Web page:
'And when the baby girl who is buried alive will be questioned about;
For what offence was she killed?'
---Surah Al Takwir, Ch:81: 9-10)
Last month, the kidnapping, gang-rape and brutal killing of an eight-year old little girl in Kathua, in the Jammu region, caused a national outrage in India. And the country witnessed a series of popular protests against the rising tide of horrific incidents of violence against women and girl children in recent years. The government’s woeful record of abject failures in dealing with the question of safety and security of women and girl children was highlighted in these mass mobilizations. Across several cities and townships, public meetings called for ending the prevailing culture of impunity around sex and gender-related crimes. That the Prime Minister Narendra Modi himself was reminded on Indian women’s safety by well-meaning foreigners during his recent tour of Britain speak volumes about the national dishonour and humiliation these institutional failings represent for the people.
The Kathua incident came to national prominence for a number of reasons, including the debates surrounding safety of women and the concerns about growing marginalization of, and despair among, the Muslims in this era of Hindutwa chauvinism. For one, the victim was in her tender years, a girl child-all of eight years of age; belonging to a nomadic, tribal community of Muslims- one of the most marginalized sections of the people in the land. Second, the crime was perpetrated inside the village Temple, right in front of the deities the Hindus otherwise worship and they chose her as a soft target not just because of her identity as a girl-child, but also to send across a message of intimidation, fear and threat of violence and thereby expel her community of Muslims from the area. Third, to add insult to injury, the perpetrators got powerful political patronage in seeking impunity from prosecution for their despicable crime. In the cauldron of communal politics being practiced by the ruling ‘Hindutwa’ forces in India today, even ‘Hindu’ groups and their cabinet Ministers in the province chose to close ranks and come out openly in support of the perpetrators. The vultures had the gall to play 'patriotism' and 'Hindu pride' to cover their despicable crime and even abused the national flag so as to obstruct the legal proceedings in the courts, with the lawyers creating a ruckus in the hallowed precincts of the courts to prevent the police from filing criminal charges against the accused!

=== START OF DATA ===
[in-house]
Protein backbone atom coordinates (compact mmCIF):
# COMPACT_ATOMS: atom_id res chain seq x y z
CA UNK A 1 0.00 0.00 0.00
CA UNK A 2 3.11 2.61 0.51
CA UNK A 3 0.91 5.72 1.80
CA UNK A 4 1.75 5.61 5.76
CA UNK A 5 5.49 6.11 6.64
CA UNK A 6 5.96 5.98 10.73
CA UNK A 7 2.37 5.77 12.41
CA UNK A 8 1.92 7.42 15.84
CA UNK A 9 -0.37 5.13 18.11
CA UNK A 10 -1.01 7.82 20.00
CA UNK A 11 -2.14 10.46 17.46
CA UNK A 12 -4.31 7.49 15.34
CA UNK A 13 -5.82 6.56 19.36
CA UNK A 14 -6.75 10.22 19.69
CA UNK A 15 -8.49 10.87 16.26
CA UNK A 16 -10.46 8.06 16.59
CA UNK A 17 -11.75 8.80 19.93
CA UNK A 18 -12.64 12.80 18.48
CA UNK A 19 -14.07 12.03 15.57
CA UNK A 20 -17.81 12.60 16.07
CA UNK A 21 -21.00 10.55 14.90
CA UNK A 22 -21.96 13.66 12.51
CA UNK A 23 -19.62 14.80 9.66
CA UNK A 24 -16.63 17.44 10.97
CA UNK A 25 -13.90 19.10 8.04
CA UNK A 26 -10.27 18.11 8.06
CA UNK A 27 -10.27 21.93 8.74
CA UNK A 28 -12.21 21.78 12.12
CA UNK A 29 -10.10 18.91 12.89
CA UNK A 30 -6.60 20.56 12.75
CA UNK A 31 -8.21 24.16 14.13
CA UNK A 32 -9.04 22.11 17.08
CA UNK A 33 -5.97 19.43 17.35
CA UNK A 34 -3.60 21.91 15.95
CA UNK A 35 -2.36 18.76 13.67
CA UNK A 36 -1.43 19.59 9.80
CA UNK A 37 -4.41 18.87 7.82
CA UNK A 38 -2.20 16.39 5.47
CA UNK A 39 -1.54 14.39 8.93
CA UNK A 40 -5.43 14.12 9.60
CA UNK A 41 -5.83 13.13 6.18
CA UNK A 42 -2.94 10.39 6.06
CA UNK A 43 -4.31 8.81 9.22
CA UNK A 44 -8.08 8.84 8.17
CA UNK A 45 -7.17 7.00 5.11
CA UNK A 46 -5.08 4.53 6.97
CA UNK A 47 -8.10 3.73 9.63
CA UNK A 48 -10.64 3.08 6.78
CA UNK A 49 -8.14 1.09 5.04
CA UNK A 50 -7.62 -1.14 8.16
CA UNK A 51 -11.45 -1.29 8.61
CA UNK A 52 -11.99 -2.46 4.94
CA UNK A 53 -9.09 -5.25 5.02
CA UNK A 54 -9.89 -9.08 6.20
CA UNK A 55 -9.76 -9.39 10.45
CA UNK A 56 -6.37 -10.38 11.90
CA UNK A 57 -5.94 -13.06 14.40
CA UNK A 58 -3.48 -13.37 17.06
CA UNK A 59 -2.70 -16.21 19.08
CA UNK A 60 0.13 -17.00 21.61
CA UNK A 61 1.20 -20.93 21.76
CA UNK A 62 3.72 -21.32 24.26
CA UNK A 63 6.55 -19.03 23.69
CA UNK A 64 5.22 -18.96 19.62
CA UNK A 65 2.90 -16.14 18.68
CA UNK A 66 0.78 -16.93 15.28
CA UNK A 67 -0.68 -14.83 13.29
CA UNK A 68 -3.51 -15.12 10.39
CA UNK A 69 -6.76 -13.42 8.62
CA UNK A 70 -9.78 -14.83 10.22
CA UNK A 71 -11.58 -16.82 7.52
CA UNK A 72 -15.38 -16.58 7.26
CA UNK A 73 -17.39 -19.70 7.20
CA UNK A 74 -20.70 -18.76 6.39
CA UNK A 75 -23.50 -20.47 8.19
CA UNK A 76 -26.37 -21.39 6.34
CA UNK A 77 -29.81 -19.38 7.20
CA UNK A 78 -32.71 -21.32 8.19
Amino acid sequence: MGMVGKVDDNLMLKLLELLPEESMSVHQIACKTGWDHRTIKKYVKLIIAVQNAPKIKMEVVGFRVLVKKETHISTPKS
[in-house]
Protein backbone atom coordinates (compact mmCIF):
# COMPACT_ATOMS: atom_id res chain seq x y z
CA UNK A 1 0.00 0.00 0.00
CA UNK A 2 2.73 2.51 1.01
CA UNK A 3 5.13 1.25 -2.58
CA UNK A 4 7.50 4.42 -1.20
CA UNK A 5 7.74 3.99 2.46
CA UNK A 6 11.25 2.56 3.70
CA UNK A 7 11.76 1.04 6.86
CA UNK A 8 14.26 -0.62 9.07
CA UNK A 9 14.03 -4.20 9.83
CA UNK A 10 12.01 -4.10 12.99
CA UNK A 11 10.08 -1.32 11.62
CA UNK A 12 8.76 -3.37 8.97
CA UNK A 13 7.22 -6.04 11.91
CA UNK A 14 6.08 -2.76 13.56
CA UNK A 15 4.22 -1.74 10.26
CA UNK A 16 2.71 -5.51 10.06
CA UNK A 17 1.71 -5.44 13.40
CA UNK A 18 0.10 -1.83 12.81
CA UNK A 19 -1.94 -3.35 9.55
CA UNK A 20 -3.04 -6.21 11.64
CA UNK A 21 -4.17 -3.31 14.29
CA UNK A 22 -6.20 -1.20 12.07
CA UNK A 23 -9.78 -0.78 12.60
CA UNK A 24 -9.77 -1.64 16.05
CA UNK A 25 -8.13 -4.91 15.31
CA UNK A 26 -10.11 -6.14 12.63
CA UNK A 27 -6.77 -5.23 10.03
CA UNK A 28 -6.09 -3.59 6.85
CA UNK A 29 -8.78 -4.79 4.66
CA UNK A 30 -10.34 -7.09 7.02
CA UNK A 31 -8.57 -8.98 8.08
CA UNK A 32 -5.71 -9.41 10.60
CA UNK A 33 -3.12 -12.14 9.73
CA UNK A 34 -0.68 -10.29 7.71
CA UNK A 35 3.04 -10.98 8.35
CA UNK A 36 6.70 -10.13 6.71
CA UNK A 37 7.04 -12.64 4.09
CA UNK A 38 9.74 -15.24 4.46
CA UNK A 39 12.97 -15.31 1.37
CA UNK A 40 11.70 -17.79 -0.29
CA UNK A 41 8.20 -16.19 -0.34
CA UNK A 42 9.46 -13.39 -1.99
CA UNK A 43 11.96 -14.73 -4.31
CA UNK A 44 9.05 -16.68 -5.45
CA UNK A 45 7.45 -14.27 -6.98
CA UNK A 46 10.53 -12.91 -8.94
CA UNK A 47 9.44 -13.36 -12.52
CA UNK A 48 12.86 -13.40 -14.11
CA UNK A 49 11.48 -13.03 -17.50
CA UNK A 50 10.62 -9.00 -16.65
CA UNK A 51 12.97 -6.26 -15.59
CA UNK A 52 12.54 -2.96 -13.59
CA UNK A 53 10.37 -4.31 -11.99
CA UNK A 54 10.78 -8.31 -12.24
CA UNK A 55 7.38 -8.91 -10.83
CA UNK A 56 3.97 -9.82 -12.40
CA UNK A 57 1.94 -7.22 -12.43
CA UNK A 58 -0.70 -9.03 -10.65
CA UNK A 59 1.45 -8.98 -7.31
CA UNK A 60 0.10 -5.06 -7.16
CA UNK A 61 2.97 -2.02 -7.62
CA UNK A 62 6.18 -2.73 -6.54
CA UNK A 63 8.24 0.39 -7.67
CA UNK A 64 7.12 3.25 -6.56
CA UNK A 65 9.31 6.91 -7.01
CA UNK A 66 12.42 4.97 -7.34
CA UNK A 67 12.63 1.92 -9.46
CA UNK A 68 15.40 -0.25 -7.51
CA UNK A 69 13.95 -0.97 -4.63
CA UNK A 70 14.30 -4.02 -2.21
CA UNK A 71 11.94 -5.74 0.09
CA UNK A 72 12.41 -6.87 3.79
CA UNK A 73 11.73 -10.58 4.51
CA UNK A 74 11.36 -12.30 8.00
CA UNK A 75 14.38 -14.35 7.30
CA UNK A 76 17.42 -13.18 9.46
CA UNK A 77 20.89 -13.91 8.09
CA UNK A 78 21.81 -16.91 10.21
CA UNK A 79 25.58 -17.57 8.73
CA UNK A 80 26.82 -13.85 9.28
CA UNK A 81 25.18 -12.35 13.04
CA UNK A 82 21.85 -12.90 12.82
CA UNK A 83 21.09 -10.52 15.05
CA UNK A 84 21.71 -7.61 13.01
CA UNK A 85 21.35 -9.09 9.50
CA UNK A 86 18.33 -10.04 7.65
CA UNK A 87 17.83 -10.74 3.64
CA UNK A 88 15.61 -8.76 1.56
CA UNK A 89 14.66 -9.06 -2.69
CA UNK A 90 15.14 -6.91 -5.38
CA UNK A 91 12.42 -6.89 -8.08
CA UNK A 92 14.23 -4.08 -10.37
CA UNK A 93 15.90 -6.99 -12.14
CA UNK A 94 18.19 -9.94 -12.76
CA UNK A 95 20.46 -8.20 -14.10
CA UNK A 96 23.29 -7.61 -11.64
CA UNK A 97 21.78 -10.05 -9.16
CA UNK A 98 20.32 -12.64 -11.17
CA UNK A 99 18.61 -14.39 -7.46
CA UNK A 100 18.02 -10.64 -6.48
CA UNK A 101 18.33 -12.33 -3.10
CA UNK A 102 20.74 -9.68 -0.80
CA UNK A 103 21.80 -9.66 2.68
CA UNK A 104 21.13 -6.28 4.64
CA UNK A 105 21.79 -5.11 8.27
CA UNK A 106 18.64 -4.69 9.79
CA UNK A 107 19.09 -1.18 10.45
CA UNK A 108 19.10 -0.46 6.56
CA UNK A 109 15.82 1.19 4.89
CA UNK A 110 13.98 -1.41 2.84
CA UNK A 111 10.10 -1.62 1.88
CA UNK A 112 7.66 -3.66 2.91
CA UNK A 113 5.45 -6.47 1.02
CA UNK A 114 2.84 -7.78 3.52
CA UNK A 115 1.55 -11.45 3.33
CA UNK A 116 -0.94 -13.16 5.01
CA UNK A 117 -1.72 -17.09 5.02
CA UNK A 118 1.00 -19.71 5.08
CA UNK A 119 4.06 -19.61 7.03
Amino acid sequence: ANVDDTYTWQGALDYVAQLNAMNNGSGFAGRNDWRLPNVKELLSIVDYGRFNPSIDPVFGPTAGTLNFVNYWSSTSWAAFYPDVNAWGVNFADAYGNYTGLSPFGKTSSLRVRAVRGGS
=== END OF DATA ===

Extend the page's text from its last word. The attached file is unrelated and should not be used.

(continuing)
The fact that even an offence like rape and sexual assault is ought to be justified in the name of religious affiliation by a segment of the Hindus enjoying patronage of the ruling political elite indicates the dire state of affairs now in the country. Indeed what is happening today in India is not an aberration any more. Ever since Prime Minister Modi has come to power, the Hindutwa thugs under his ideological wings have been brazenly and wantonly indulging in the politics of hate and oppression against the beleaguered national minority. In the last three years alone, many Muslims, cattle-traders and other common youths, have been victims of brutal mob lynchings by Hindutwa marauders operating in the name of ‘Cow Protection’, ‘Love Jihad’, etc. Aggressive Hindutwa activism means enemies of the faith (read Muslims) can be killed on any pretext-mere suspicion of offence is enough to brutally lynch a hapless human soul! The deadly mix of criminals in politics coupled with the deepening crisis of judicial integrity mean the course of justice can mostly be obstructed in almost all issues- more so in matters where the 'Muslim' questions are under trial. More than ever before, India needs to have a public debate on the dignity and rights of its Muslim citizens and their entitlements as a community vis-a vis others in the country.
Through her harrowing experiences and untimely departure from our midst, the little girl of Kathua is pointing certain hard truths to the Indian State and our people. Our country is possibly the only liberal democracy in the world where hate crimes against the minority groups is not specifically recognized as a real issue and legally proscribed, despite the deaths of thousands in anti-Muslim and anti-Sikh pogroms. Beyond the capacity of the State to deal with, and respond to, horrific crimes- including sexual assault and rape as an instrument of religious domination and political warfare, the recurring institutional failings point to a searing problem: a political class willing to play the deadly game of 'divide the communities and rule over them'. Indeed it is the absence of the moral fiber or the sense of fairness and justice to the last man (or woman) that casts its long shadow on the quality of rule of law at various levels in our democracy. We can look the other way only if we do not want to accept this haunting reality that surrounds us.
Like the Holy Prophet Muhammad (sa) reminded long ago, just as 'a just government is a Divine blessing'; 'speaking truth to power' or raising one's voice against an unjust administration is also a critical obligation on the part of every citizen. The people of India needs to continue to insist upon the integrity of our value systems and the commitment of our rulers to constitutional ethos of the State so that the type of society we want can be built up. In a context of democracy and constitutional order, the special issues of children and women and minority groups require political accountability. Thoughtful people will also find much to ruminate on the Qur’anic wisdom “Surely, Allah commands you to make over the trusts (such as the affairs of the state) to those who are competent to it, and that when you judge between the people you should judge with justice. That which Allah exhorts you to do is best indeed. Allah is All-Hearing, All-Seeing”. (Surah Al Nisa, 4:58)
Speaking Truth to Power